I think the dumbest of all marijuana rap songs are the weed ballads, where some cutesy rapper flexes his amazing lyrical skills with some damn love song, but really it's about weed. Yeah, I was also amazed by this stretch of imagination. I hate hip-hop love songs to begin with. Now I'm getting the double-header from a bunch of dumb rappers who think they're the first to rap about this stupid-ass girl "Mary Jane." The Alkaholiks did just that -- then there's Qwel's "The Highest Commitment," and hell, D'Angelo's first big single, "Brown Sugar," was a damn marijuana rap ballad. The latest to use this brilliant metaphor is Slim Thug with "Miss Mary" -- what Slim needs to do is take back "Still Tippin'" and slap Mike Jones's name on this dumbass song instead, because, as we all know, Mike Jones needs more gimmicks.
Here's a tip for any and all rappers out there: Get some better concepts and stop with these predictable-ass marijuana songs. We all know it's just a scheme anyway. Rappers are too bitchmade to carry their own weed, so they make these stupid-ass weed ballads so that idiots in the front row can get closer to their idols by passing on stage the blunt they've been saving the whole night. Sorry, dumbfucks, but your favorite rapper doesn't care how long it took you to roll that shit -- he's just too cheap to buy his own bag, so he resorts to bumming dirt weed off idiots who paid too much to get in anyway. You think that grill paid for itself? No, jackass -- he saved the money by not buying his own drugs and bumming your shit instead. What a bunch of cheap assholes. -- Sergio Ornelas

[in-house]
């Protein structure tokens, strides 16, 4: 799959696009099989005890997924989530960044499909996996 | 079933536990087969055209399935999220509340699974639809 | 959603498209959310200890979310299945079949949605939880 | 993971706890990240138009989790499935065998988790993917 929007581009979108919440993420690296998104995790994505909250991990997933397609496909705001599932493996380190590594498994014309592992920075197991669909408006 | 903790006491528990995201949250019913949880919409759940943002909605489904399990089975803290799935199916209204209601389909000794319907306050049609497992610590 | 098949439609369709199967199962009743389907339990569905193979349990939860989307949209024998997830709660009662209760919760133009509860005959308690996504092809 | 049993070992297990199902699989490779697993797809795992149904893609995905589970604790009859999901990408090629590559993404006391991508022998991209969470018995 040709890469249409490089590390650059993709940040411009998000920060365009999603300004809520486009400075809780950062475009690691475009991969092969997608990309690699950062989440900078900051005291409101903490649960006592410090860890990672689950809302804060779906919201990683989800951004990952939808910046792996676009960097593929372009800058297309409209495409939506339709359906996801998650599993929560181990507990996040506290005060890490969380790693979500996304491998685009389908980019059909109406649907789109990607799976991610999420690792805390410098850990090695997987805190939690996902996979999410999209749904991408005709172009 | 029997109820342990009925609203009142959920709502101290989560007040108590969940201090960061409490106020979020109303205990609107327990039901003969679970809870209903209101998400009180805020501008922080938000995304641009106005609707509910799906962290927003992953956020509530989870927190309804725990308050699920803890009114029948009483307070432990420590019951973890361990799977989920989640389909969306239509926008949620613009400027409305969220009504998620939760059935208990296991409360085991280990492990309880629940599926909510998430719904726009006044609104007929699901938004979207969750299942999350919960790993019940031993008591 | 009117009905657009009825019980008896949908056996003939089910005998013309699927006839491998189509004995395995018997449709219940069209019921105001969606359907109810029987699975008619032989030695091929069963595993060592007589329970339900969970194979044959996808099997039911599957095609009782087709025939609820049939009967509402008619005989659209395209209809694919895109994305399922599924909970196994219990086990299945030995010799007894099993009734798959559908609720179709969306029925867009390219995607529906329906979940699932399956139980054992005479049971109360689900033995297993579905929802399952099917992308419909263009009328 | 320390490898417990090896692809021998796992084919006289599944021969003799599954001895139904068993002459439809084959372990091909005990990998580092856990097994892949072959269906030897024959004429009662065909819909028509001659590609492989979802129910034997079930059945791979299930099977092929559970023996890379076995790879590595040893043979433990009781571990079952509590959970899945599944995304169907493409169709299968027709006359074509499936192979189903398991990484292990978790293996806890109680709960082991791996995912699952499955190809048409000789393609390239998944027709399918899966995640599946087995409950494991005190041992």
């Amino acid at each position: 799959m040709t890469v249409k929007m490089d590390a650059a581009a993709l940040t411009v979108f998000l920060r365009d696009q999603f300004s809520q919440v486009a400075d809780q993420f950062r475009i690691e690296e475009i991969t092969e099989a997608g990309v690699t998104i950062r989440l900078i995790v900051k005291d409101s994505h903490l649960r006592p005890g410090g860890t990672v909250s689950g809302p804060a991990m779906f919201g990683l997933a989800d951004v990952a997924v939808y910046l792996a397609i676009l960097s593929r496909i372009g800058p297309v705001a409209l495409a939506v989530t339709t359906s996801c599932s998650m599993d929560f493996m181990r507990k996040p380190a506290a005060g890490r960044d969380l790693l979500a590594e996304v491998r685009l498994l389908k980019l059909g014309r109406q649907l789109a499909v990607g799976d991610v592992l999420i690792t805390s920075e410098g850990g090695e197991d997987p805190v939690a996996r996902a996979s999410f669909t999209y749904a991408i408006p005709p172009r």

Journey to the Center of Your Mind
It ain't easy being Journey. In an age where irony is an essential bit of cultural currency, the mulleted head of Journey has been perpetually on the pike. The band's anthemic ballads and populist rockers, once unmovable from the charts, are now considered cock-rockin' cheese.